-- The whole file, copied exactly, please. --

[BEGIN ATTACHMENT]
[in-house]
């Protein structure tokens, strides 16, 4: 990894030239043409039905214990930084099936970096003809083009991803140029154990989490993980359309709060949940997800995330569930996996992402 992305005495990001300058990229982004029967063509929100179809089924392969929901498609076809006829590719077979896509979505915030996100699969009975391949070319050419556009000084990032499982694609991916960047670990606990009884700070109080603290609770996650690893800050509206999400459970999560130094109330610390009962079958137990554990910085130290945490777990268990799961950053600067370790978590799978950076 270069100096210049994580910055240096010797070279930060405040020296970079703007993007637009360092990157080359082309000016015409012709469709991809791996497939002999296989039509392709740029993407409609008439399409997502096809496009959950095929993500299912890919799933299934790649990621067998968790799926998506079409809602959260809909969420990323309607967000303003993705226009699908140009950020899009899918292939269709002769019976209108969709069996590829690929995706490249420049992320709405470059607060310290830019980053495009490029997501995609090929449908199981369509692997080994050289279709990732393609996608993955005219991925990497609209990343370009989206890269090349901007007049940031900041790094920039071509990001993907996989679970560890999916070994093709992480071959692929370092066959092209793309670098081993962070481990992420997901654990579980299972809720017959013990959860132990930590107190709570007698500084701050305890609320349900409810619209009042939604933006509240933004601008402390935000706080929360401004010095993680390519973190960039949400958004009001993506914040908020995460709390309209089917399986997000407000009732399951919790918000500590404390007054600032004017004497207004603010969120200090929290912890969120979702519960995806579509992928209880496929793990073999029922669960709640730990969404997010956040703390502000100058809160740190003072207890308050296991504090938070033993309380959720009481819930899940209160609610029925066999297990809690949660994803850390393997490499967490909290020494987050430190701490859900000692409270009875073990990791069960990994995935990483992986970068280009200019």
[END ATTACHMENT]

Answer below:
[in-house]
């Protein structure tokens, strides 16, 4: 990894030239043409039905214990930084099936970096003809083009991803140029154990989490993980359309709060949940997800995330569930996996992402 992305005495990001300058990229982004029967063509929100179809089924392969929901498609076809006829590719077979896509979505915030996100699969009975391949070319050419556009000084990032499982694609991916960047670990606990009884700070109080603290609770996650690893800050509206999400459970999560130094109330610390009962079958137990554990910085130290945490777990268990799961950053600067370790978590799978950076 270069100096210049994580910055240096010797070279930060405040020296970079703007993007637009360092990157080359082309000016015409012709469709991809791996497939002999296989039509392709740029993407409609008439399409997502096809496009959950095929993500299912890919799933299934790649990621067998968790799926998506079409809602959260809909969420990323309607967000303003993705226009699908140009950020899009899918292939269709002769019976209108969709069996590829690929995706490249420049992320709405470059607060310290830019980053495009490029997501995609090929449908199981369509692997080994050289279709990732393609996608993955005219991925990497609209990343370009989206890269090349901007007049940031900041790094920039071509990001993907996989679970560890999916070994093709992480071959692929370092066959092209793309670098081993962070481990992420997901654990579980299972809720017959013990959860132990930590107190709570007698500084701050305890609320349900409810619209009042939604933006509240933004601008402390935000706080929360401004010095993680390519973190960039949400958004009001993506914040908020995460709390309209089917399986997000407000009732399951919790918000500590404390007054600032004017004497207004603010969120200090929290912890969120979702519960995806579509992928209880496929793990073999029922669960709640730990969404997010956040703390502000100058809160740190003072207890308050296991504090938070033993309380959720009481819930899940209160609610029925066999297990809690949660994803850390393997490499967490909290020494987050430190701490859900000692409270009875073990990791069960990994995935990483992986970068280009200019």